Cats in Cold Weather

Here are some tips on how to protect your feline friends this winter.

Paw Pur-tection

The salt we use to keep our roads and sidewalks clear can actually be somewhat toxic to our cats. It can cause irritations to the skin, the paws, and if eaten directly, can lead to stomach issues. Because cats are self groomers, keeping them from ingesting rock salt can be difficult. For areas around your home, consider purchasing “Pet-safe” ice melts. Also, utilize a damp cloth to wipe your cats’ paws off as soon as they return to the warm confines of your home.

I’ll be in the “Cat House”

We often think about dog houses for those that keep their dogs outside, but a cat house is a great way to help your feline stay warm and sheltered during the winter months. Place some straw at the bottom of the house to help add a warm place to lay down.

Don’t start your engines, yet

Because most cats try to find cozy, warm, sheltered areas when outside in the cold, they will often times find a car’s wheel wells or engine compartment a fitting location. To prevent harming them, gently bang on the hood of your car, and check the wheel wells for any hidden four legged friend. Starting your engine with a cat under the hood can cause severe injury to the cat, and can potentially cause damage to your car’s belts and engine parts.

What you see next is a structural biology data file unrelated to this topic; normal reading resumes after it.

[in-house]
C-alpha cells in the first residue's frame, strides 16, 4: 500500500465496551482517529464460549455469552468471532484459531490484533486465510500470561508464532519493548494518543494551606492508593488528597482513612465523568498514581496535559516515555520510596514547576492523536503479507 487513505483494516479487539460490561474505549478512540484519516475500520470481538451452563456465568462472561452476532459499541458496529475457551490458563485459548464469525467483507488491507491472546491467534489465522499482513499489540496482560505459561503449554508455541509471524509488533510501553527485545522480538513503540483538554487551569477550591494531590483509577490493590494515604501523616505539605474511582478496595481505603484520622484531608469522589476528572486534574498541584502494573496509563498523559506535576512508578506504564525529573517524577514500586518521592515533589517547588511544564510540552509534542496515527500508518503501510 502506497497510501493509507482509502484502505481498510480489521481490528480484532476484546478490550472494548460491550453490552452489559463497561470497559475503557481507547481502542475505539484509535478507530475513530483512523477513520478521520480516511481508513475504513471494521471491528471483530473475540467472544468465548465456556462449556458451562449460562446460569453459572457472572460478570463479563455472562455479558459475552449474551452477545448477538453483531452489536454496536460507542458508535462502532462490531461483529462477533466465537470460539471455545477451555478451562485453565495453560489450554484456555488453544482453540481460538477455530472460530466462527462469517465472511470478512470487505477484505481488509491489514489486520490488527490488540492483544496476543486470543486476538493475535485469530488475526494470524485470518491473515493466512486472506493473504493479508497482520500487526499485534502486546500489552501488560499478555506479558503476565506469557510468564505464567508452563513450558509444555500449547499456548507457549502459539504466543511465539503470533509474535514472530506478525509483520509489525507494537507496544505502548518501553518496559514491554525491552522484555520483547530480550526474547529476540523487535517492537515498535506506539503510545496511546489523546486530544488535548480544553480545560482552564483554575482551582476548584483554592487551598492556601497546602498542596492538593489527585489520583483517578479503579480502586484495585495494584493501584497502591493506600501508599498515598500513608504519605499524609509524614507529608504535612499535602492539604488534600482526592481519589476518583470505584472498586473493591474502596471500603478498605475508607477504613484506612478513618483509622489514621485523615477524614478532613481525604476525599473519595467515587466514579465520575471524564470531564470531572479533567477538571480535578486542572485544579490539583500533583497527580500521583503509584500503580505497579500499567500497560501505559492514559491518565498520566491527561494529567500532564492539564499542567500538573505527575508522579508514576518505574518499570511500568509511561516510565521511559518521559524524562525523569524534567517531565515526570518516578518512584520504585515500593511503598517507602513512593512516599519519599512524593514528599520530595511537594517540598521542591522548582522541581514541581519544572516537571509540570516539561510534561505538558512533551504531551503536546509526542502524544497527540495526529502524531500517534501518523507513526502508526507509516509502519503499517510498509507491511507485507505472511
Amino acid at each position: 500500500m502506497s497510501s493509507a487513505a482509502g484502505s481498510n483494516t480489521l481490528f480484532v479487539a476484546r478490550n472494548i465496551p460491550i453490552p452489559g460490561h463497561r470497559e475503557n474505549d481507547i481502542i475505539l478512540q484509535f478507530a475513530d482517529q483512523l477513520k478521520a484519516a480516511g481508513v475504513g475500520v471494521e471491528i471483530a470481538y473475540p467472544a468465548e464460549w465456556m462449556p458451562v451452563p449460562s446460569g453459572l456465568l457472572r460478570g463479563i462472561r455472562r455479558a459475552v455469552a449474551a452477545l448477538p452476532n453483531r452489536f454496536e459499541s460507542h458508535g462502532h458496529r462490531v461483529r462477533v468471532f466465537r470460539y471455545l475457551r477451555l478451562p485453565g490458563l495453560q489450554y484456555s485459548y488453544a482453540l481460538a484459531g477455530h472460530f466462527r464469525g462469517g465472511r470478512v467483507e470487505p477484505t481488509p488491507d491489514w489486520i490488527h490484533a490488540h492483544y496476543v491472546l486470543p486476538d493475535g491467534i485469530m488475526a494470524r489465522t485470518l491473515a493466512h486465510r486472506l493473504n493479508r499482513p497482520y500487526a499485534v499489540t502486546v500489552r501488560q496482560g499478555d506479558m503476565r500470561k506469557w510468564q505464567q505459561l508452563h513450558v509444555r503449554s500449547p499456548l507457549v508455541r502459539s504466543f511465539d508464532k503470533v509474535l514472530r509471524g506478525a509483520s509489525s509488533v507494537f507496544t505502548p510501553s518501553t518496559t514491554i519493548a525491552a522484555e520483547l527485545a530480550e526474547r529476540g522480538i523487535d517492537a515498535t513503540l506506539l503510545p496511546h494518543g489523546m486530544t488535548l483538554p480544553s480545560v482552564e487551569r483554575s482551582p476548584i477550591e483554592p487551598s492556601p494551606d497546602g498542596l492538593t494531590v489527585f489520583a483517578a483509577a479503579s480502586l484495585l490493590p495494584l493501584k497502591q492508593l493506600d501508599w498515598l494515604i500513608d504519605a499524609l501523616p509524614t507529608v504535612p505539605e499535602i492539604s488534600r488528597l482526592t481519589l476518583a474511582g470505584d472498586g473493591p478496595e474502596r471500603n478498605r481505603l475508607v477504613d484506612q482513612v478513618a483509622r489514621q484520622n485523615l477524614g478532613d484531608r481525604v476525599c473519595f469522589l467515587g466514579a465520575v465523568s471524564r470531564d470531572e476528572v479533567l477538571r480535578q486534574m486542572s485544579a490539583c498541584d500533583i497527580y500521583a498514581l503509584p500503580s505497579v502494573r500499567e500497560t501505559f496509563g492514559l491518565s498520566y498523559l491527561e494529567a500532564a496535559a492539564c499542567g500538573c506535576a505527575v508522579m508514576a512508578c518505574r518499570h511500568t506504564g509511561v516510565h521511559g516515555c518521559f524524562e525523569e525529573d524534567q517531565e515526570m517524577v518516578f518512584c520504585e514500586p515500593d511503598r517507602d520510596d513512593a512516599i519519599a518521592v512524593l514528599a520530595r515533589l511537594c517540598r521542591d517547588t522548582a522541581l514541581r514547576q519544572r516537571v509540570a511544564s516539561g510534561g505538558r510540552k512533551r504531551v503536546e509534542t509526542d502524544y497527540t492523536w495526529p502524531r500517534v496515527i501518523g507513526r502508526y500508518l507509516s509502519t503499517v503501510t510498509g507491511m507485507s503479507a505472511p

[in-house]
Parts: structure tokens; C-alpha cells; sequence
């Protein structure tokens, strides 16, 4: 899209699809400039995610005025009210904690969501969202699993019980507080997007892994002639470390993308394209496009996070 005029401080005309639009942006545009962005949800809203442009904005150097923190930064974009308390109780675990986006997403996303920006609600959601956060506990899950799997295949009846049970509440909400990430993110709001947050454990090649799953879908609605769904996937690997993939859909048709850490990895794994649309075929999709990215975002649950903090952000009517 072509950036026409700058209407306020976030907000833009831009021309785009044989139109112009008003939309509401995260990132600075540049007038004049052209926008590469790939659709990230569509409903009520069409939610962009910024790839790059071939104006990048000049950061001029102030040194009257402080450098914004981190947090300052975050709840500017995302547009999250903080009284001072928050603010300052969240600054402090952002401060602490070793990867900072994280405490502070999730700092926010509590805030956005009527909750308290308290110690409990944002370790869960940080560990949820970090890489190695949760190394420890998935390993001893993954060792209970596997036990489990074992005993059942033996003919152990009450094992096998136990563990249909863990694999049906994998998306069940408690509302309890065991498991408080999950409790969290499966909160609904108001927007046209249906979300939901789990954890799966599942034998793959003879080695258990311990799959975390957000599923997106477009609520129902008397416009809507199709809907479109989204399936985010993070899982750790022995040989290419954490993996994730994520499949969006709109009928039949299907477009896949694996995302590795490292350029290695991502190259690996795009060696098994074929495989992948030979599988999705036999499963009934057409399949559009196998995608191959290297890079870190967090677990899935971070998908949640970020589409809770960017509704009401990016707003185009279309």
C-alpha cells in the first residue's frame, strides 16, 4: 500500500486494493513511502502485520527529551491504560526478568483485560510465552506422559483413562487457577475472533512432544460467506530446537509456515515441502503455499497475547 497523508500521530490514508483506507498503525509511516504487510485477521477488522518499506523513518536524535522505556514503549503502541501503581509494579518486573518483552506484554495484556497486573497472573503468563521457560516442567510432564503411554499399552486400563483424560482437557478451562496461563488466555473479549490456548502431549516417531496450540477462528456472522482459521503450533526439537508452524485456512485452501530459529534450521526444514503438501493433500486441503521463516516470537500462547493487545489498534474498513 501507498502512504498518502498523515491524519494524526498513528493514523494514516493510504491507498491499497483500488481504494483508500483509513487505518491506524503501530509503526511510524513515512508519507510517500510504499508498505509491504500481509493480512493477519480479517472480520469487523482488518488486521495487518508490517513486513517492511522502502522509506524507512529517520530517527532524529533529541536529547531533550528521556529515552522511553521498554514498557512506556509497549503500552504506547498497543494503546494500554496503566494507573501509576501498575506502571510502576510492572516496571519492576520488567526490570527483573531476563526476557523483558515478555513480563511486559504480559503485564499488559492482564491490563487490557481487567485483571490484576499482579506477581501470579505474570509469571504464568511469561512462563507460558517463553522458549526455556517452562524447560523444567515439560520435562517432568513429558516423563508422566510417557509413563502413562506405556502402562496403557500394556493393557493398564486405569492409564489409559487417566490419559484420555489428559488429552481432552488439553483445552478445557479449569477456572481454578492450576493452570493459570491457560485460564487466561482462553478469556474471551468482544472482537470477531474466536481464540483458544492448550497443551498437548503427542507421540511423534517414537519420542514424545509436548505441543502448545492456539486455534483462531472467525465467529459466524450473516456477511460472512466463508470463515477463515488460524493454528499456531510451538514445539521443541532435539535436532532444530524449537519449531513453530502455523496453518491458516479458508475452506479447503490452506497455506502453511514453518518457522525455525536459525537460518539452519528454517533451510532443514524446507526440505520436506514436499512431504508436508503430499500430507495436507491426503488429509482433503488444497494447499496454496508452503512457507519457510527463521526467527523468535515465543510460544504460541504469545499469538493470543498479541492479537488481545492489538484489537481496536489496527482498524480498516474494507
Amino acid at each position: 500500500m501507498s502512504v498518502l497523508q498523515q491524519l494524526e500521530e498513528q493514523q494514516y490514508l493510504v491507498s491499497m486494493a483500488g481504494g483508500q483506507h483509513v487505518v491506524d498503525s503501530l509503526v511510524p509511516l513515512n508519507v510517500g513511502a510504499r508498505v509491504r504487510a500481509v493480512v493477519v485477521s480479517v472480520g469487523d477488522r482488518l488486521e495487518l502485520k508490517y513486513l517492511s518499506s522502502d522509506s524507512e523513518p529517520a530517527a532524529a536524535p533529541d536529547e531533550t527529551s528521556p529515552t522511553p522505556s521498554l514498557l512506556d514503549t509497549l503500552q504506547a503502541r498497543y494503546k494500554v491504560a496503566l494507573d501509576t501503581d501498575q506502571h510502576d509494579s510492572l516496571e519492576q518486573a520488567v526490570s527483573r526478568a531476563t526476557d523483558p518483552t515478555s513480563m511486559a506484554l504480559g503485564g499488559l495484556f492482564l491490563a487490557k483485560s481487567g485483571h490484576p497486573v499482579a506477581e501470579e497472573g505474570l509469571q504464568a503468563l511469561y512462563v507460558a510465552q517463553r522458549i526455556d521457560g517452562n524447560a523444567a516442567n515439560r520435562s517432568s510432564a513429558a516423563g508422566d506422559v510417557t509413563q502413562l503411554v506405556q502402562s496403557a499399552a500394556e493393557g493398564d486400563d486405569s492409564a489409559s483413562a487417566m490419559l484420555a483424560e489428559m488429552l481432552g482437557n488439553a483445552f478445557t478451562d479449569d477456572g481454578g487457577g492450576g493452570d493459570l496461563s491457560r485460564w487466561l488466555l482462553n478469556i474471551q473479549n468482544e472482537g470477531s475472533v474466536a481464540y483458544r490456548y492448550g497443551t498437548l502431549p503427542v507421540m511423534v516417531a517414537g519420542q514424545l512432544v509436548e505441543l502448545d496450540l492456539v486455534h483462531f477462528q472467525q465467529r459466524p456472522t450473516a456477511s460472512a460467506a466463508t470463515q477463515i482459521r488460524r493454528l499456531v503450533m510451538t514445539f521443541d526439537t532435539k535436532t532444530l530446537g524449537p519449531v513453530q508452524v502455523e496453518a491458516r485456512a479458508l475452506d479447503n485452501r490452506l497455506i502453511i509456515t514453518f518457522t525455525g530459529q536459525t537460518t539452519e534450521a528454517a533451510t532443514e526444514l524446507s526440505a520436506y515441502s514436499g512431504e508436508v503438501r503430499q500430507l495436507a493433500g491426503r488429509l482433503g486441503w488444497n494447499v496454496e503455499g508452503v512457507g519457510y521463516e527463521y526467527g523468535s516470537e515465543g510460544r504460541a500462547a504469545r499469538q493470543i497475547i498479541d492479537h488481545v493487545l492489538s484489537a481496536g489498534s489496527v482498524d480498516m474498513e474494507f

Frostbite concerns

Cats can easily suffer from frostbite as the temperature drops. Areas where their fur is thin, or where they have exposed skin, can succumb to frostbite just the same as a child playing outside without their hat and gloves on. In the winter months, be aware of how long your cat is staying outside. Once they come inside, take note of those danger areas on the tips of their ears and the pads of their feet.

Cats can be just as happy outdoors in winter as in summer. Just like their human counterparts however, there are certain precautions needed to make their time out an enjoyable one.